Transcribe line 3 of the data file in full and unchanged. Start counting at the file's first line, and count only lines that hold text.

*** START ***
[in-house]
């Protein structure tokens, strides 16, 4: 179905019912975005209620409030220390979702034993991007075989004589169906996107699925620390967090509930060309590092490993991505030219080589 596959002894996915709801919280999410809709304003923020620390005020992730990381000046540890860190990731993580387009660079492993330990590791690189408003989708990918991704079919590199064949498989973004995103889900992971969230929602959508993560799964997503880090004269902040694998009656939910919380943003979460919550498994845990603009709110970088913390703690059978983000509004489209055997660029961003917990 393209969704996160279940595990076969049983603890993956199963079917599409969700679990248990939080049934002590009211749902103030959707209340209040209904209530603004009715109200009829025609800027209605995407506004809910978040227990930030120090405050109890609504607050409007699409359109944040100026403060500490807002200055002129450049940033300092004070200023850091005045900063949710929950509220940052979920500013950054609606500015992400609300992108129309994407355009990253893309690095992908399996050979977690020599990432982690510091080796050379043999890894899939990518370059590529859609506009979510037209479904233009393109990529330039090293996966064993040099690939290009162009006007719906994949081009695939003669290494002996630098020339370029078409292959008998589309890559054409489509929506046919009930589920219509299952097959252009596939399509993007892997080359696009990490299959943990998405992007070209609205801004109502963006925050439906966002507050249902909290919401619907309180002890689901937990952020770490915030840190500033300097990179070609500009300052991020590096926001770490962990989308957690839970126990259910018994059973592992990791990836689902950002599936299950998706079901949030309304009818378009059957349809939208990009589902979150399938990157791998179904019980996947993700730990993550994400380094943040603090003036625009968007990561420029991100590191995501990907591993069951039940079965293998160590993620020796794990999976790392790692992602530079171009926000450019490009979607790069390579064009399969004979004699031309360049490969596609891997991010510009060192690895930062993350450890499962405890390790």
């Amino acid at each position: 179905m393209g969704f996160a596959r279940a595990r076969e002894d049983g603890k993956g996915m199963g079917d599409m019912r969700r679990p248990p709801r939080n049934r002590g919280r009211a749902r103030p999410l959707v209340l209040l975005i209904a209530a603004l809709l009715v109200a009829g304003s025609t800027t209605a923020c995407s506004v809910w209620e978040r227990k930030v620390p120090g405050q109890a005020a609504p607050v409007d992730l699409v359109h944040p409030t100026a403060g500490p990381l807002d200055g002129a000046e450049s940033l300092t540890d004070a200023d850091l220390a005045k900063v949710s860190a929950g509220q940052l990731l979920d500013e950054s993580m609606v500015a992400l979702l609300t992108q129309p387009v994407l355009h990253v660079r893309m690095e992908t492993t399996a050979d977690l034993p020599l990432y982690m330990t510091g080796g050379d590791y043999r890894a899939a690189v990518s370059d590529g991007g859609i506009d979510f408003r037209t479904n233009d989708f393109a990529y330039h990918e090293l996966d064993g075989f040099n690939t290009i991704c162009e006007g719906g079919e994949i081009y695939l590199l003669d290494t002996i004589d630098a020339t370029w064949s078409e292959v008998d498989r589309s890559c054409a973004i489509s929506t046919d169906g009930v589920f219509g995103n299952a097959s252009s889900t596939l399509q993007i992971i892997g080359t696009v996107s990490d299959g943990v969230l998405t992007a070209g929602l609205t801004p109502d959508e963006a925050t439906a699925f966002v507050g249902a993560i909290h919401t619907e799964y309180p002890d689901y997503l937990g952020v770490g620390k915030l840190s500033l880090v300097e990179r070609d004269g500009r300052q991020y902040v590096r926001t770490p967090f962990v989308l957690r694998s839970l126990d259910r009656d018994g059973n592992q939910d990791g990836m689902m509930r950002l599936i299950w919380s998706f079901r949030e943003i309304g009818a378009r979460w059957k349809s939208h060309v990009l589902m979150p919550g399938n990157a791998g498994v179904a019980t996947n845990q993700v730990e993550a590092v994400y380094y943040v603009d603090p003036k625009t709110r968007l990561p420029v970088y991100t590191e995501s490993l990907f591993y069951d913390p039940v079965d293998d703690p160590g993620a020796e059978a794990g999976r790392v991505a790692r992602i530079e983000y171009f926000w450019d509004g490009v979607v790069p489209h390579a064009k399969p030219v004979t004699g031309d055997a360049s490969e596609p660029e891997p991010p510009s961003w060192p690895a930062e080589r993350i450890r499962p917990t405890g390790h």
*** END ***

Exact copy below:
């Amino acid at each position: 179905m393209g969704f996160a596959r279940a595990r076969e002894d049983g603890k993956g996915m199963g079917d599409m019912r969700r679990p248990p709801r939080n049934r002590g919280r009211a749902r103030p999410l959707v209340l209040l975005i209904a209530a603004l809709l009715v109200a009829g304003s025609t800027t209605a923020c995407s506004v809910w209620e978040r227990k930030v620390p120090g405050q109890a005020a609504p607050v409007d992730l699409v359109h944040p409030t100026a403060g500490p990381l807002d200055g002129a000046e450049s940033l300092t540890d004070a200023d850091l220390a005045k900063v949710s860190a929950g509220q940052l990731l979920d500013e950054s993580m609606v500015a992400l979702l609300t992108q129309p387009v994407l355009h990253v660079r893309m690095e992908t492993t399996a050979d977690l034993p020599l990432y982690m330990t510091g080796g050379d590791y043999r890894a899939a690189v990518s370059d590529g991007g859609i506009d979510f408003r037209t479904n233009d989708f393109a990529y330039h990918e090293l996966d064993g075989f040099n690939t290009i991704c162009e006007g719906g079919e994949i081009y695939l590199l003669d290494t002996i004589d630098a020339t370029w064949s078409e292959v008998d498989r589309s890559c054409a973004i489509s929506t046919d169906g009930v589920f219509g995103n299952a097959s252009s889900t596939l399509q993007i992971i892997g080359t696009v996107s990490d299959g943990v969230l998405t992007a070209g929602l609205t801004p109502d959508e963006a925050t439906a699925f966002v507050g249902a993560i909290h919401t619907e799964y309180p002890d689901y997503l937990g952020v770490g620390k915030l840190s500033l880090v300097e990179r070609d004269g500009r300052q991020y902040v590096r926001t770490p967090f962990v989308l957690r694998s839970l126990d259910r009656d018994g059973n592992q939910d990791g990836m689902m509930r950002l599936i299950w919380s998706f079901r949030e943003i309304g009818a378009r979460w059957k349809s939208h060309v990009l589902m979150p919550g399938n990157a791998g498994v179904a019980t996947n845990q993700v730990e993550a590092v994400y380094y943040v603009d603090p003036k625009t709110r968007l990561p420029v970088y991100t590191e995501s490993l990907f591993y069951d913390p039940v079965d293998d703690p160590g993620a020796e059978a794990g999976r790392v991505a790692r992602i530079e983000y171009f926000w450019d509004g490009v979607v790069p489209h390579a064009k399969p030219v004979t004699g031309d055997a360049s490969e596609p660029e891997p991010p510009s961003w060192p690895a930062e080589r993350i450890r499962p917990t405890g390790h």